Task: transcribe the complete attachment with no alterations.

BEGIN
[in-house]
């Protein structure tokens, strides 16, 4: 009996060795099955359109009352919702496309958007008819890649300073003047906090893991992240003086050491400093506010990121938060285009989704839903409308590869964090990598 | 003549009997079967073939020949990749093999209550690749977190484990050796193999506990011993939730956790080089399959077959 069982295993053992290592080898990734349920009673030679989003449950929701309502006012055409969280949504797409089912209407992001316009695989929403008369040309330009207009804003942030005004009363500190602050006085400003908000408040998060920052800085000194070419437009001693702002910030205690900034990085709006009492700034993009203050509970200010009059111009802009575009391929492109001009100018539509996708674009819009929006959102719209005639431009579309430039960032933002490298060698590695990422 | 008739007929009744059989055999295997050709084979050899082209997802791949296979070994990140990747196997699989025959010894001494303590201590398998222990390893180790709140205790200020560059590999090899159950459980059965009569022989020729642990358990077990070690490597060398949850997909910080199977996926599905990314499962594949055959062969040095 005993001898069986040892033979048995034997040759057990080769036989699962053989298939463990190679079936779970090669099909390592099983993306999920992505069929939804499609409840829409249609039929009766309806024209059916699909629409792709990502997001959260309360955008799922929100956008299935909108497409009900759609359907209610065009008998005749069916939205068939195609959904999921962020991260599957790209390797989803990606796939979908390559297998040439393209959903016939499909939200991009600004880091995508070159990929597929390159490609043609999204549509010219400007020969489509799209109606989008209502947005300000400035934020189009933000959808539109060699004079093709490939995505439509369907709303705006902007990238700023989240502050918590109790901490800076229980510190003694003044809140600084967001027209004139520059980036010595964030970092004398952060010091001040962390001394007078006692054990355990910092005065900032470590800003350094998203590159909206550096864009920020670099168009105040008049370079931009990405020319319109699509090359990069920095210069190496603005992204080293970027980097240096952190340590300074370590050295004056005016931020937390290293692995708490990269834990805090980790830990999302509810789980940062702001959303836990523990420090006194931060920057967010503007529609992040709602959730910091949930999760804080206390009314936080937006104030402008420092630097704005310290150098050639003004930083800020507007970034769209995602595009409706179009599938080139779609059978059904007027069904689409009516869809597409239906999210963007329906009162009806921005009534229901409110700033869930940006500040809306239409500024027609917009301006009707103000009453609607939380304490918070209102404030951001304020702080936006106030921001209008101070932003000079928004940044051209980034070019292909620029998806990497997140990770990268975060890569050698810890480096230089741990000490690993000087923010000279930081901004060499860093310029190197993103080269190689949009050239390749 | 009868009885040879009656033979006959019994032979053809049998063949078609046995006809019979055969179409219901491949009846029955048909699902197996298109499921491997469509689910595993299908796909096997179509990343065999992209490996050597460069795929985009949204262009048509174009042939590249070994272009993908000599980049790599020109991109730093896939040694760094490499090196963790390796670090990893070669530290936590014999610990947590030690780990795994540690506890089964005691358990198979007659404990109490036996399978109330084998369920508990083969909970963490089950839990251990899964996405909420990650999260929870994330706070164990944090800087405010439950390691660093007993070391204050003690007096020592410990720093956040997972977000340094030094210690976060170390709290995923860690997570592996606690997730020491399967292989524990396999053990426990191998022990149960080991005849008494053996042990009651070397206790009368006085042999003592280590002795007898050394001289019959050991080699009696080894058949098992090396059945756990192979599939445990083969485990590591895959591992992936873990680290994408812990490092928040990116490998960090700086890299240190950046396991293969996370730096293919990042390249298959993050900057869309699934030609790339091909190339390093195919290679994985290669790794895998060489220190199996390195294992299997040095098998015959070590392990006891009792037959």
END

[in-house]
């Protein structure tokens, strides 16, 4: 009996060795099955359109009352919702496309958007008819890649300073003047906090893991992240003086050491400093506010990121938060285009989704839903409308590869964090990598 | 003549009997079967073939020949990749093999209550690749977190484990050796193999506990011993939730956790080089399959077959 069982295993053992290592080898990734349920009673030679989003449950929701309502006012055409969280949504797409089912209407992001316009695989929403008369040309330009207009804003942030005004009363500190602050006085400003908000408040998060920052800085000194070419437009001693702002910030205690900034990085709006009492700034993009203050509970200010009059111009802009575009391929492109001009100018539509996708674009819009929006959102719209005639431009579309430039960032933002490298060698590695990422 | 008739007929009744059989055999295997050709084979050899082209997802791949296979070994990140990747196997699989025959010894001494303590201590398998222990390893180790709140205790200020560059590999090899159950459980059965009569022989020729642990358990077990070690490597060398949850997909910080199977996926599905990314499962594949055959062969040095 005993001898069986040892033979048995034997040759057990080769036989699962053989298939463990190679079936779970090669099909390592099983993306999920992505069929939804499609409840829409249609039929009766309806024209059916699909629409792709990502997001959260309360955008799922929100956008299935909108497409009900759609359907209610065009008998005749069916939205068939195609959904999921962020991260599957790209390797989803990606796939979908390559297998040439393209959903016939499909939200991009600004880091995508070159990929597929390159490609043609999204549509010219400007020969489509799209109606989008209502947005300000400035934020189009933000959808539109060699004079093709490939995505439509369907709303705006902007990238700023989240502050918590109790901490800076229980510190003694003044809140600084967001027209004139520059980036010595964030970092004398952060010091001040962390001394007078006692054990355990910092005065900032470590800003350094998203590159909206550096864009920020670099168009105040008049370079931009990405020319319109699509090359990069920095210069190496603005992204080293970027980097240096952190340590300074370590050295004056005016931020937390290293692995708490990269834990805090980790830990999302509810789980940062702001959303836990523990420090006194931060920057967010503007529609992040709602959730910091949930999760804080206390009314936080937006104030402008420092630097704005310290150098050639003004930083800020507007970034769209995602595009409706179009599938080139779609059978059904007027069904689409009516869809597409239906999210963007329906009162009806921005009534229901409110700033869930940006500040809306239409500024027609917009301006009707103000009453609607939380304490918070209102404030951001304020702080936006106030921001209008101070932003000079928004940044051209980034070019292909620029998806990497997140990770990268975060890569050698810890480096230089741990000490690993000087923010000279930081901004060499860093310029190197993103080269190689949009050239390749 | 009868009885040879009656033979006959019994032979053809049998063949078609046995006809019979055969179409219901491949009846029955048909699902197996298109499921491997469509689910595993299908796909096997179509990343065999992209490996050597460069795929985009949204262009048509174009042939590249070994272009993908000599980049790599020109991109730093896939040694760094490499090196963790390796670090990893070669530290936590014999610990947590030690780990795994540690506890089964005691358990198979007659404990109490036996399978109330084998369920508990083969909970963490089950839990251990899964996405909420990650999260929870994330706070164990944090800087405010439950390691660093007993070391204050003690007096020592410990720093956040997972977000340094030094210690976060170390709290995923860690997570592996606690997730020491399967292989524990396999053990426990191998022990149960080991005849008494053996042990009651070397206790009368006085042999003592280590002795007898050394001289019959050991080699009696080894058949098992090396059945756990192979599939445990083969485990590591895959591992992936873990680290994408812990490092928040990116490998960090700086890299240190950046396991293969996370730096293919990042390249298959993050900057869309699934030609790339091909190339390093195919290679994985290669790794895998060489220190199996390195294992299997040095098998015959070590392990006891009792037959």